Plugging the net zero energy gap aids security – Craig Shanaghey

Craig Shanaghey is President of Operations – Europe, Middle East & Africa (EMEA) at the global consulting and engineering company, Wood.

There is no disputing that collective and bold steps to protect our world are imperative, but energy security and climate action need not be a binary choice.

As the world ramps up renewable and low carbon energies to power our future we must plug the supply gap and reduce our reliance on imports which present a security challenge as much as an environmental and economic one.

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The simple equation of supply and demand has sent commodity prices soaring. But steps can be taken, almost immediately, to drive a reduction in carbon emissions while simultaneously improving the efficiency and reliability of production. Leveraging smart maintenance technologies, implementing digital innovations, and applying decades of decarbonisation expertise turns this from ideological thinking into practical solutions that make a difference today.

Offshore wind energy has a bright future as the world moves to net-zero carbon emissions (Picture: Soeren Bidstrup/AFP via Getty Images)

As much as we need existing production to run smoother than ever before, we also need to maximize the potential of existing infrastructure to make it run longer.

The strategy highlights “maximizing North Sea production” as an important lever in ensuring energy independence and that “producing gas in the UK has a lower carbon footprint than imported from abroad” so we need to recognize the important role this domestic production will play in the shared quest for energy security and transition.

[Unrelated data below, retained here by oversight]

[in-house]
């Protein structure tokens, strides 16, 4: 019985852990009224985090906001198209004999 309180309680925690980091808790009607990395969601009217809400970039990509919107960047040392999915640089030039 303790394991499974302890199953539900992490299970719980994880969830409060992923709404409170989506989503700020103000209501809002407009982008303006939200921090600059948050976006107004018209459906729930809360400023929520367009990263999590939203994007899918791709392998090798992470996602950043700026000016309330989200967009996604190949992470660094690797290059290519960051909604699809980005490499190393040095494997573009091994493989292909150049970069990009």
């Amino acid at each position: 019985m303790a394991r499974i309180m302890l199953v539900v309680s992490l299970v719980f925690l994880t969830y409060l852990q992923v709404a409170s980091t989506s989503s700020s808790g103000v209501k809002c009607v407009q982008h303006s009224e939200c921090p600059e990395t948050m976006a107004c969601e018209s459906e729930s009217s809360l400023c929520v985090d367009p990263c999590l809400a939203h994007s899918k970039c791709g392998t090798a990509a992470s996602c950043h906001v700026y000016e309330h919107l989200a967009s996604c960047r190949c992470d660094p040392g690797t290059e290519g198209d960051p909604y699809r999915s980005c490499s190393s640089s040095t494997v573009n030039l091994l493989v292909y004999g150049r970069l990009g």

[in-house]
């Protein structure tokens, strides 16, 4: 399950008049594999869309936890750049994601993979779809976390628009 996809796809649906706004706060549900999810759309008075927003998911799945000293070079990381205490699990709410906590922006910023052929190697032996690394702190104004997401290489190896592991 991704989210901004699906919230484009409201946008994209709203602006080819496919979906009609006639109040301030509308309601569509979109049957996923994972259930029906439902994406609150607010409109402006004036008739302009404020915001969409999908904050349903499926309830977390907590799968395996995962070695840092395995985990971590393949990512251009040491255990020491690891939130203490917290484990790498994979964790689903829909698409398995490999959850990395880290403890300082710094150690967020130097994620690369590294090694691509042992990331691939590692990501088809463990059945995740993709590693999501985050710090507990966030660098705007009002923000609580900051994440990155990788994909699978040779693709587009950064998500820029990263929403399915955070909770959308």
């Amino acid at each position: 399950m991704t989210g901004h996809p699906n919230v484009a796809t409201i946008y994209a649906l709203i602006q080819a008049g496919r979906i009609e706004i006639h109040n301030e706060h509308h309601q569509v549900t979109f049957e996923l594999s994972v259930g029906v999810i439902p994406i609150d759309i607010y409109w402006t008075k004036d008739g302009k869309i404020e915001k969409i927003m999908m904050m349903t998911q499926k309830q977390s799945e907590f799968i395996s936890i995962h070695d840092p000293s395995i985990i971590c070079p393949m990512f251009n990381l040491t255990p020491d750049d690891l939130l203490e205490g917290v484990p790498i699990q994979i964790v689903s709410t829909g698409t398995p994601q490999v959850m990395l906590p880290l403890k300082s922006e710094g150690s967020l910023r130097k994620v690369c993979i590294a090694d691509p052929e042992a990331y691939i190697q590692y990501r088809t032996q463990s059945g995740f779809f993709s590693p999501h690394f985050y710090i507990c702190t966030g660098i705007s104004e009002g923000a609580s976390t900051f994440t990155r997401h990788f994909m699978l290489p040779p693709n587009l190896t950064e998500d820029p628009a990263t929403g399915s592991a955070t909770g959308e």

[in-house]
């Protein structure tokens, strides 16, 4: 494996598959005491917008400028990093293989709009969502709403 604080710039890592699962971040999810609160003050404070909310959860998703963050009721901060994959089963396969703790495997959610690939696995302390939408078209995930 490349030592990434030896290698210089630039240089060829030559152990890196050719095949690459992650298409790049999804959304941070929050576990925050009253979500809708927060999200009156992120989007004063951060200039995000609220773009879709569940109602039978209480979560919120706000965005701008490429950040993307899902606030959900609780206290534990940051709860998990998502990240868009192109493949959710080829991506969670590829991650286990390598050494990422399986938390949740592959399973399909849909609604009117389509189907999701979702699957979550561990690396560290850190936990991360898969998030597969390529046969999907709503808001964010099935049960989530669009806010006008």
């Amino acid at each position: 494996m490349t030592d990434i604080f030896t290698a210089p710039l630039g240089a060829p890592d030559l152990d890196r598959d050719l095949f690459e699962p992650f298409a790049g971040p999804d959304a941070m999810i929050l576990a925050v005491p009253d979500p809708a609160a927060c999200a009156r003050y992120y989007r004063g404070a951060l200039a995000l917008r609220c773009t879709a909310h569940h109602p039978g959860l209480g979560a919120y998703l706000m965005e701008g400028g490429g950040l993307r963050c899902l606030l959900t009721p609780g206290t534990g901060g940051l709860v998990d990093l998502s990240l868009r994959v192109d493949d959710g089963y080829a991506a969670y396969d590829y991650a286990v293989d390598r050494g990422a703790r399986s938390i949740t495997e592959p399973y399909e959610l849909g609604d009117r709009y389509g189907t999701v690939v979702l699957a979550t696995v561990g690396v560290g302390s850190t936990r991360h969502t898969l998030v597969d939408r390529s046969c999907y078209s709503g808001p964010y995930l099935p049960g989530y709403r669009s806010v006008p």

The North Sea Transition Authority advises there are more than 300 oil and gas ‘small pools’ in the UK North Sea. With higher commodity prices, small pools which were previously determined uneconomical, now stack up. With a stronger economics case, sanctioning these opportunities for development means we can increase the potential of existing assets by hooking up additional wells.

The increasingly polarizing debate regarding new oil and gas developments endures but, even by the most ambitious measures, oil and gas will feature as part of an integrated energy future for decades to come. Irrefutably, our world cannot afford new oil and gas developments without bullet-proof climate mitigation measures embedded from the outset.

We have a moral and ethical duty to ensure our future energies are developed with a carbon neutral, or even carbon negative, impact. The good news is we have the tools in our armory and the ambition to make homegrown, net-zero energy security possible.

The fresh commitments around offshore wind and hydrogen are fantastic news for our industry. As an island nation, the UK has enviable wind and tidal resources and, as we expand into deeper water through floating developments, we have the skills and experience to cement the UK’s position at the forefront of this sector.

The opportunity for all of us lies in delivering conventional energy as cleanly and efficiently as possible while we chart this path to newer, cleaner sources on an industrial scale. This is a necessary compromise, not a cop-out, and will help deliver a world where the energy trifecta of security, affordability and sustainability is a reality not an aspiration.

Craig Shanaghey is President of Operations – Europe, Middle East & Africa (EMEA) at the global consulting and engineering company, Wood.

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George Holan

George Holan is chief editor at Plainsmen Post and has articles published in many notable publications in the last decade.

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